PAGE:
Last year, I wrote a blog for realtor.com about the short sale process given that 2010 was being dubbed by the New York Times as the Year of the Short Sale. Much of the reasoning behind the title of the "Year of the Short Sale" is that - at the time - nearly 22 percent of homeowners were underwater on their home. With that many people underwater, how many options did they really have and the short sale process can definitely be appealing. And, according to Zillow, those numbers increased toward the end of the 2010 and currently around 27 percent of homeowners are now underwater.
So what is behind the short sale process?
By definition, real estate short sales are when a mortgage company or lender agrees to allow the homeowner to sell their home for less than what is currently owed on it. Rather than face foreclosure or bankruptcy, the short sale process allows the homeowner to get out of a financial obligation that could be such that their home value would never return to what was owed - while also allowing the bank to recoup some of the debt. This is where a real estate agent who understands the short sales process well can be of huge value, ensuring that your interests are represented during negotiations with the bank.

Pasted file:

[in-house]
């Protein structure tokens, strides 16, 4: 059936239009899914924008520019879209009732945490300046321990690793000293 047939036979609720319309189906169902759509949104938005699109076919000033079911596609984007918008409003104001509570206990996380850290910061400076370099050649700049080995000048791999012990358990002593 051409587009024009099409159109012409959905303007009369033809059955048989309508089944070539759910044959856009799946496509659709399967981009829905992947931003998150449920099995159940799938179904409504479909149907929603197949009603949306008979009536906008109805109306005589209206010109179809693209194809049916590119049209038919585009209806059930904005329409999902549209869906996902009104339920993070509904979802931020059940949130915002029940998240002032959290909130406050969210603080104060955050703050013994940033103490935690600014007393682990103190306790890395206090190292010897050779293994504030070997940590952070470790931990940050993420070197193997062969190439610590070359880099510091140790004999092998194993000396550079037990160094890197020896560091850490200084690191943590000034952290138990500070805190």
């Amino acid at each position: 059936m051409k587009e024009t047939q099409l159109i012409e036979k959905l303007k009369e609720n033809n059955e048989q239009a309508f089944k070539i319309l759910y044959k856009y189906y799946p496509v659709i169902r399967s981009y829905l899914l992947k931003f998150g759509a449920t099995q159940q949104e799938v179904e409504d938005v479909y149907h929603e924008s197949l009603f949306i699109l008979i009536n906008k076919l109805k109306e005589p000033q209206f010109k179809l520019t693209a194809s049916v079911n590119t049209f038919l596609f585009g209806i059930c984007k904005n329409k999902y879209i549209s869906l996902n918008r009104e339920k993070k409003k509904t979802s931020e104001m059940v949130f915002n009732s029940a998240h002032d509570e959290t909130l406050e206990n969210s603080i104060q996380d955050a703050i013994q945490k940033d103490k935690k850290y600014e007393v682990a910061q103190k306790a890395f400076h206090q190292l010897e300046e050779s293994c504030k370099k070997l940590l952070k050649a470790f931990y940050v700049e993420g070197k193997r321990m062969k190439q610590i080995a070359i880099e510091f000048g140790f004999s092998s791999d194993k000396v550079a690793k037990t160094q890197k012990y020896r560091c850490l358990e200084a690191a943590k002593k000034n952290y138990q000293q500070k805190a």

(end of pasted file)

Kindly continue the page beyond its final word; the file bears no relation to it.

Trying to avoid the short sale process?
If you're trying to avoid the short sale process, homeowners have other options such as loan modifications, HUD counseling, or deed-in-lieu-of-foreclosure. Renegotiating loan terms can allow you to retain ownership of the home if that is something of interest. And many banks are interested in avoiding foreclosure however they can, especially in Arizona where we had the second highest rate of foreclosed home in the nation for 2010.
As always, I recommend using a trusted real estate expert who can help guide you through the short sale process. If you're considering buying, selling, or short selling a home, please contact me. I'm here to help.
The short sale process can help sell your home